GPA in British English

DearPrudence

Dépêche Mod (AL mod)
IdF
French (lower Normandy)
Hello

I think that GPA is used in American English but I wonder if there were an equivalent in British English or not at all.
That's a forer@ saying:
I'm dropping it [French class] after this year cause it's killing my GPA
that made me think of that.

Thank you :)
 
  • anwal

    Member
    English
    Dear Prudence

    I had no idea what GPA stood for and had to look it up - grade point average. As it is many years since I went to school, I cannot tell you if it is use at present. I have certainly never heard of it.

    Anwal
     

    sarcie

    Senior Member
    English - Ireland
    I think, but am open to correction (as always! ;)) that in the US, your GPA is one of the factors considered when you apply to college. This is a reason to drop a class that you are performing badly in - if it brings down your average mark (grade), then you can drop it to bring up that average.

    In the UK, colleges don't calculate an average mark when considering your application - they ask you for specific grades in specific subjects, often related to the course you are applying for.

    Different system, different terminology I suppose - although I'd imagine that the influx of US sitcoms over the years means that GPA is a recognized term among many British people.
     

    DearPrudence

    Dépêche Mod (AL mod)
    IdF
    French (lower Normandy)
    Thanks, especially to Sarcie :)
    That's a bit what I suspected. We have that in French but I think it's always awful to translate into British English because they simply don't have the same system.
    Now I wonder if a GPA can be calculated with grades like A - B+, ... or if it's with percentages ..?
    "I have a GPA of 70%/of B+" ?! :confused:
     

    languageGuy

    Senior Member
    USA and English
    A GPA is a weighted claculation using A=4, B=3, C=2, D=1 and F=0. You multiply the grade you received times the number of credits of the course. (An A in a 4 credit course counts more than an A in a 1 credit course.) Then add all the totals and divide by the total credits.

    You would say, "My GPA is 3.8" or simply, "I have a 4.0"
     

    Thomas Tompion

    Senior Member
    English - England
    Thanks, especially to Sarcie :)
    That's a bit what I suspected. We have that in French but I think it's always awful to translate into British English because they simply don't have the same system.
    Now I wonder if a GPA can be calculated with grades like A - B+, ... or if it's with percentages ..?
    "I have a GPA of 70%/of B+" ?! :confused:
    It's difficult to translate because many British schools and schoolteachers like to let the pupils make mistakes without the disasters being recorded in some statistic which may do them down for years to come. You've run right into quite a deep cultural difference.

    When I worked in a French school I was astonished to find that essays were always marked out of 20, at least so I was led to believe. At my English school, essays were marked out of whatever seemed right to the teacher. I remember being pleased to receive 200 out of 200 for a piece of work, only to find that the top mark in the class was 800 out of 200. I was down at the bottom. We had a teacher who liked to be encouraging.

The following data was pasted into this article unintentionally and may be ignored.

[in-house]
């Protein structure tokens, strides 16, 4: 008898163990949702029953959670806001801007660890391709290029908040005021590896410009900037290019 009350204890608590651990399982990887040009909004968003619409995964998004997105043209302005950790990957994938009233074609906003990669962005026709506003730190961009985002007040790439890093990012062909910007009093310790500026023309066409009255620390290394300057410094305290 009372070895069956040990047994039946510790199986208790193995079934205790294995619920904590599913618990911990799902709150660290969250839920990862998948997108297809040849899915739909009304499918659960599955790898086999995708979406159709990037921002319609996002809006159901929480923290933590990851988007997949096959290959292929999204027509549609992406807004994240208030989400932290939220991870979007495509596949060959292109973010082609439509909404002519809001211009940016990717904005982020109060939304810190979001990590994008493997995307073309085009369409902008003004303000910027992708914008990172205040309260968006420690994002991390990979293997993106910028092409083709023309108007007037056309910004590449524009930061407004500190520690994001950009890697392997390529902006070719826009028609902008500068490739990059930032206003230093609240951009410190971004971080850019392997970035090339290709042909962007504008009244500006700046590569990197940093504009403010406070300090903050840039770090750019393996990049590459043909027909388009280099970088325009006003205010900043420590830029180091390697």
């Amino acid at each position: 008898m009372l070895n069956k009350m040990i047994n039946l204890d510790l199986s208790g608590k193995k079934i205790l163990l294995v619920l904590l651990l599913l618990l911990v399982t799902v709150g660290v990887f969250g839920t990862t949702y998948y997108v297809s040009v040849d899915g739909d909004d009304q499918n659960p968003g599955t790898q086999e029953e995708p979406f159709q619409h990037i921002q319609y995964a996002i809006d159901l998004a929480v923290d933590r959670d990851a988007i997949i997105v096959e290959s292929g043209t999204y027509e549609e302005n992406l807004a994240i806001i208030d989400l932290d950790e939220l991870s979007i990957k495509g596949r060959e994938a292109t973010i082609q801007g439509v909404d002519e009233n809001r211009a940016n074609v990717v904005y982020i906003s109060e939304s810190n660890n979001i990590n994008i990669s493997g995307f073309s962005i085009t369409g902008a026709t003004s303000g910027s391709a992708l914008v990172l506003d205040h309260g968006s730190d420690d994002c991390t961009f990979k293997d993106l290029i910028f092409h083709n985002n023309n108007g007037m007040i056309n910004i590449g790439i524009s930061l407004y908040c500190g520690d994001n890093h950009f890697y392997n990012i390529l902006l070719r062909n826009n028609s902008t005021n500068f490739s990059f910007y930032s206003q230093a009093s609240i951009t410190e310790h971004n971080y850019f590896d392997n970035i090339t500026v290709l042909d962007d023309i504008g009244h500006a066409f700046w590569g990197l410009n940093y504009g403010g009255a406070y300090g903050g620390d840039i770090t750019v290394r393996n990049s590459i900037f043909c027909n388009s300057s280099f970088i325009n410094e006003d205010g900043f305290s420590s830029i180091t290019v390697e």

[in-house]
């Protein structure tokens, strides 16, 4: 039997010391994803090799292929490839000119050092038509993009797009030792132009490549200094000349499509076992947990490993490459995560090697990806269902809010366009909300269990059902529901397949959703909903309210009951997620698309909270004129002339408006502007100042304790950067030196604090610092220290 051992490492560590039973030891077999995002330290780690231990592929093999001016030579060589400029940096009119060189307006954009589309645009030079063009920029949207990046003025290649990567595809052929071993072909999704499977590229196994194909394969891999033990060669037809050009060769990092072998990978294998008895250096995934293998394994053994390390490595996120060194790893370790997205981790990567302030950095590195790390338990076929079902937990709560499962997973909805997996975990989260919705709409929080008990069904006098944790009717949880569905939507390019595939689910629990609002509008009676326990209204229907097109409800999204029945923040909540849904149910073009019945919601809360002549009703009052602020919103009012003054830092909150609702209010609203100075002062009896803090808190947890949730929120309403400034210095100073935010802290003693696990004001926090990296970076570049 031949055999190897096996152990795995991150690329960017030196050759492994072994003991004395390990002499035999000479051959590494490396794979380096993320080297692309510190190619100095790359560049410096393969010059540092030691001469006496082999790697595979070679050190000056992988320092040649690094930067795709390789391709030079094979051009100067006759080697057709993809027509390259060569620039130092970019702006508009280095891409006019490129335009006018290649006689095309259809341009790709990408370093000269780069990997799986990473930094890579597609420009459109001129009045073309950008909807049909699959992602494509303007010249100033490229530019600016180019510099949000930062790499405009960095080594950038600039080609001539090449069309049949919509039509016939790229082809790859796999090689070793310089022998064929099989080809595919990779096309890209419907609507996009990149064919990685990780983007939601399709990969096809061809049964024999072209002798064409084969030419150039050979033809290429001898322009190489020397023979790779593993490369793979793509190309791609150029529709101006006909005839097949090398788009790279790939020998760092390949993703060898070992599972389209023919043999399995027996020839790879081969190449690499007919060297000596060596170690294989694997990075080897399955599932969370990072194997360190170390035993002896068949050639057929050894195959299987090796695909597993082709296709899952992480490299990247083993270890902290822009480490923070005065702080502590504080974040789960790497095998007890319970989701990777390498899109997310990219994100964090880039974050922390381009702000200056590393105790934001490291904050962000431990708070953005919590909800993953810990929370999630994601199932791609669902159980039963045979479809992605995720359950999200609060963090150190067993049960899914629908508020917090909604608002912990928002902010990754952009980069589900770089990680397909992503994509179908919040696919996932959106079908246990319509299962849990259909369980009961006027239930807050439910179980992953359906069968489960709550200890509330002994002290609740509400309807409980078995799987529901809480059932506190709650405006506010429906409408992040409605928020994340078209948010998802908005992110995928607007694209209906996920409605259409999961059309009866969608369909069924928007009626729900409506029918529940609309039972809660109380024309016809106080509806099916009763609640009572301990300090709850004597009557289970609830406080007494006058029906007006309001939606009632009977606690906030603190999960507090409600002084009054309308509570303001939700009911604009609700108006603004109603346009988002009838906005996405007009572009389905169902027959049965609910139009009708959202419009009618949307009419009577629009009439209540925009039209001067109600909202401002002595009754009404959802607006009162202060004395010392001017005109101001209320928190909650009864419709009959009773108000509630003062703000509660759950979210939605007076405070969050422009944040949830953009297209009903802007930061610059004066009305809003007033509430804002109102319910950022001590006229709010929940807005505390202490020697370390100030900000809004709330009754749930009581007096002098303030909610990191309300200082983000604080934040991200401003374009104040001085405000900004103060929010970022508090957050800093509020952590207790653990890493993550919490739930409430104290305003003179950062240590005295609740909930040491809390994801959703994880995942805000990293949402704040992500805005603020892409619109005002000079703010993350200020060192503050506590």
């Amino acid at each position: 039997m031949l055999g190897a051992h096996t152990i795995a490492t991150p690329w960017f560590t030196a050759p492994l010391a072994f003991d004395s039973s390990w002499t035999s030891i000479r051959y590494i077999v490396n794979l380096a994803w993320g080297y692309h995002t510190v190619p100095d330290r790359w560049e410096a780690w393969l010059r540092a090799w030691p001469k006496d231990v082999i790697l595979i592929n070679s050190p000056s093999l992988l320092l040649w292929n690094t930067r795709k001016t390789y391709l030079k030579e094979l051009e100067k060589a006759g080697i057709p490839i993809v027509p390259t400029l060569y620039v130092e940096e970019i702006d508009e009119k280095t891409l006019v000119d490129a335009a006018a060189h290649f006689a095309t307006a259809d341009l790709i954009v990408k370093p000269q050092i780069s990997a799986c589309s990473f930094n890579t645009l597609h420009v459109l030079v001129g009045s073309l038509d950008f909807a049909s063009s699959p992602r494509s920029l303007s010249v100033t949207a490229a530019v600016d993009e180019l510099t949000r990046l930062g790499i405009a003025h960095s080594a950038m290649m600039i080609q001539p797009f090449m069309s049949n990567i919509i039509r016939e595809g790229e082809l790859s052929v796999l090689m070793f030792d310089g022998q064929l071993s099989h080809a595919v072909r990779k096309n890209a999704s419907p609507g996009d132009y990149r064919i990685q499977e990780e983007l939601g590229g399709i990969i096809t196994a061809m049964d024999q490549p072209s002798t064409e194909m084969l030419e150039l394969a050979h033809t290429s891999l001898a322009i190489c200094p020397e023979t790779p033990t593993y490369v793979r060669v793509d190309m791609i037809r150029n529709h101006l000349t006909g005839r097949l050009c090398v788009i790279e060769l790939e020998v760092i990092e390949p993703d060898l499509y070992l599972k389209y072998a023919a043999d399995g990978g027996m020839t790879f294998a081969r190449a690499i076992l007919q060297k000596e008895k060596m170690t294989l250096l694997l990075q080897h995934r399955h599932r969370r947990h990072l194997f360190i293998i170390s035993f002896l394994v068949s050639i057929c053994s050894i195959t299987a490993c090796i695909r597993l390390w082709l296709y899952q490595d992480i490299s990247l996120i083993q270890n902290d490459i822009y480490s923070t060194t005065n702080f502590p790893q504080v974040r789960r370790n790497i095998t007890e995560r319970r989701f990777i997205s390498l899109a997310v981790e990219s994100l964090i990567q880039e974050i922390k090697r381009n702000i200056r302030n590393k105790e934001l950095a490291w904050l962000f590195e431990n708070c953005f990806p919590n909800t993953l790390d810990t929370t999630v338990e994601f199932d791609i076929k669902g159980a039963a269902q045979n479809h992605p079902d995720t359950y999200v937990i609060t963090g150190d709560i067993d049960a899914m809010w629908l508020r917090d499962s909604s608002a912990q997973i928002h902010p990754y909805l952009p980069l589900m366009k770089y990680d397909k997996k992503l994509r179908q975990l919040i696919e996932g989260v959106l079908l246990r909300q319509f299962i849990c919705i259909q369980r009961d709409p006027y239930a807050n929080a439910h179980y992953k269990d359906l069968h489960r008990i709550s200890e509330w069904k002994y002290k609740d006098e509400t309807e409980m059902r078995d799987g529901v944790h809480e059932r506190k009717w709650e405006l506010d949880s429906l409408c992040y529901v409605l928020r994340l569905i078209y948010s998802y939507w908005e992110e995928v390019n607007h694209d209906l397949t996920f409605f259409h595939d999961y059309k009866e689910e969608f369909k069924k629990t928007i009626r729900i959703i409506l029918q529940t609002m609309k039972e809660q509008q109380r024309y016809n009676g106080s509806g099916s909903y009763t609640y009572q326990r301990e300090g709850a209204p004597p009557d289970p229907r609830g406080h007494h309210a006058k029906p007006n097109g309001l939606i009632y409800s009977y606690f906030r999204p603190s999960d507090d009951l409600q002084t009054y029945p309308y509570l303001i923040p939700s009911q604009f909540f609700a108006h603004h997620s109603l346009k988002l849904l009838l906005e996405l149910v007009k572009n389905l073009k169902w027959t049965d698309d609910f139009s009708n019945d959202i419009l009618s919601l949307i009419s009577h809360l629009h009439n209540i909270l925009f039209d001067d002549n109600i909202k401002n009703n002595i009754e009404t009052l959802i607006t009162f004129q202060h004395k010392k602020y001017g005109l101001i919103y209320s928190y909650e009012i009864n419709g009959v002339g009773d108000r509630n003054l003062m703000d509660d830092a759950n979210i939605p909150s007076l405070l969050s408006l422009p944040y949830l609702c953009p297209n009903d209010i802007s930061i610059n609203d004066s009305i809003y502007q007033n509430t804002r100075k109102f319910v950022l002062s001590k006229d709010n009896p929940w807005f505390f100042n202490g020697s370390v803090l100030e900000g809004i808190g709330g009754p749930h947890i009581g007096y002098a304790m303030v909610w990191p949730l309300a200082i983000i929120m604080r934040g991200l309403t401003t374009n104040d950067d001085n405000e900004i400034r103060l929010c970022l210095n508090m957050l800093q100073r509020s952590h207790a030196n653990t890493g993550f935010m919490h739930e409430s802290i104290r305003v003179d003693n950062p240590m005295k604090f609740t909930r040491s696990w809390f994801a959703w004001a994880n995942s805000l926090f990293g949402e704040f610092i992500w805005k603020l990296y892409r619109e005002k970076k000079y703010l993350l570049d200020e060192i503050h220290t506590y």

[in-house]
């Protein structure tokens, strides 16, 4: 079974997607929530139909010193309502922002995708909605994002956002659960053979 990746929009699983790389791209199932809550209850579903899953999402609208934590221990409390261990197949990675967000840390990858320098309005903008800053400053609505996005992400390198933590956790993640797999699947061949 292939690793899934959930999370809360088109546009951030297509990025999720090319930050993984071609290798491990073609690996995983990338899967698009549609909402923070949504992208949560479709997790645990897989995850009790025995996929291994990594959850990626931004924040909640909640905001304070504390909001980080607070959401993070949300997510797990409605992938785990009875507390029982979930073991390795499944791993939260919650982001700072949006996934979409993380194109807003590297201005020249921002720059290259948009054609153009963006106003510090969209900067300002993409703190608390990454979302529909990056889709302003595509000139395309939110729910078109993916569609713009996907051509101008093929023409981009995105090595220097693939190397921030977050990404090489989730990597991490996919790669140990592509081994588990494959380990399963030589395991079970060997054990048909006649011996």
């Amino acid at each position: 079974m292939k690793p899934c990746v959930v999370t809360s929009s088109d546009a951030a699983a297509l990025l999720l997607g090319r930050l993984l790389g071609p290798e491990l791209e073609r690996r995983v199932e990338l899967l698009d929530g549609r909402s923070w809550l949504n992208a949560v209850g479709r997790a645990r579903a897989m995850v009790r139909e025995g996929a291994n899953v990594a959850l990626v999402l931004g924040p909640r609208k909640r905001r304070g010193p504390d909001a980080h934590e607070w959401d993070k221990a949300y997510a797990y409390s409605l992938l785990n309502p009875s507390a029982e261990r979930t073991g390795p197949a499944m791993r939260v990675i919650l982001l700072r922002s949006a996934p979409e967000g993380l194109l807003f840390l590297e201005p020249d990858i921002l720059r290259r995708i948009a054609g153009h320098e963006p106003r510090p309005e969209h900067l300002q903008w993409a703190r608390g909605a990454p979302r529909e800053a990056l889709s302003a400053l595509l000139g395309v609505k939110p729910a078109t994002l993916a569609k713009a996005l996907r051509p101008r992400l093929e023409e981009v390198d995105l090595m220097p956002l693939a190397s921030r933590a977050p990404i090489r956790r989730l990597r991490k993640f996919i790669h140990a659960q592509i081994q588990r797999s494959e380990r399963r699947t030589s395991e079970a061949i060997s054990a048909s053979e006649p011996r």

DearPrudence

    Dépêche Mod (AL mod)
    IdF
    French (lower Normandy)
    A GPA is a weighted claculation using A=4, B=3, C=2, D=1 and F=0. You multiply the grade you received times the number of credits of the course. (An A in a 4 credit course counts more than an A in a 1 credit course.) Then add all the totals and divide by the total credits.

    You would say, "My GPA is 3.8" or simply, "I have a 4.0"
    Thank you languageGuy, most helpful :thumbsup:
    In French, we call that "coefficient", it can be 9 for a very important subject & 2 for things like PE :D

    When I worked in a French school I was astonished to find that essays were always marked out of 20, at least so I was led to believe. At my English school, essays were marked out of whatever seemed right to the teacher. I remember being pleased to receive 200 out of 200 for a piece of work, only to find that the top mark in the class was 800 out of 200. I was down at the bottom. We had a teacher who liked to be encouraging.
    He he, amazing! :eek:
    When we get a 16 out of 20 in high school it's already a feat! (at my time at least).
    And let's not mention courseworks ... (but that's another story)
     

    Judica

    Senior Member
    AE (US), Spanish (LatAm)
    I would think GPA is near "marks" in BE. It always amuses me to hear a BBC reporter speaking of a student's "high marks".

    In the US as languageguy mentioned A, B, C, etc are given a numerical equivalent. Grading systems may vary from school to school.

    ex. I went to a high school where you had to earn a 94 to receive an A. Most schools use 90. (This is a grading system using 100 as a perfect A+). I then moved to another State where the GPA was based on the 3.0, 4.0 system. The Administrators had a fit trying to figure out my averages, until they sent to my prior school for a grading chart.
     
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